CHOICE OF NSAID
All NSAIDs, including aspirin, are about equally efficacious with a few exceptions—tolmetin seems not to be effective for gout, and aspirin is less effective than other NSAIDs (eg, indomethacin) for ankylosing spondylitis.
Thus, NSAIDs tend to be differentiated on the basis of toxicity and cost-effectiveness. For example, the GI and renal side effects of ketorolac limit its use. Some surveys suggest that indomethacin and tolmetin are the NSAIDs associated with the greatest toxicity, while salsalate, aspirin, and ibuprofen are least toxic. The selective COX-2 inhibitors were not included in these analyses.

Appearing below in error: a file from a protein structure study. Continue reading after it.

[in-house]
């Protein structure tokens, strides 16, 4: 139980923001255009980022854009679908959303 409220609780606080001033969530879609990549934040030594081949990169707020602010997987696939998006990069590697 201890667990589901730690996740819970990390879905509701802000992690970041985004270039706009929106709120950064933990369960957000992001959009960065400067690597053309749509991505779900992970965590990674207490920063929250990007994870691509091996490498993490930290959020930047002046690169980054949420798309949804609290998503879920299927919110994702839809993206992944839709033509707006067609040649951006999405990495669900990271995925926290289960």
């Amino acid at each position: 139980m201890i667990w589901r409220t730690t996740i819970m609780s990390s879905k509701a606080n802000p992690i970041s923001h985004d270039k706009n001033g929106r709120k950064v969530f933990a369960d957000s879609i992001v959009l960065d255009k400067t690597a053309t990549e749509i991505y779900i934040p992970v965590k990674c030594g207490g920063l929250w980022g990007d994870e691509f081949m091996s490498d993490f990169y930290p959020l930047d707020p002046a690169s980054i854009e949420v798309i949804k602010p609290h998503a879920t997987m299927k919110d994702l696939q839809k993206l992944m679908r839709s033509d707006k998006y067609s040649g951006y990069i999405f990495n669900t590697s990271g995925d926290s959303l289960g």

For patients with renal insufficiency, nonacetylated salicylates may be best. Diclofenac and sulindac are associated with more liver function test abnormalities than other NSAIDs. The relatively expensive, selective COX-2 inhibitor celecoxib is probably safest for patients at high risk for GI bleeding but may have a higher risk of cardiovascular toxicity. Celecoxib or a nonselective NSAID plus omeprazole or misoprostol may be appropriate in patients at high-est risk for GI bleeding; in this subpopulation of patients, they are cost-effective despite their high acquisition costs.
The choice of an NSAID thus requires a balance of efficacy, cost-effectiveness, safety, and numerous personal factors (eg, other drugs also being used, concurrent illness, compliance, medical insurance coverage), so that there is no best NSAID for all patients. There may, however, be one or two best NSAIDs for a specific person.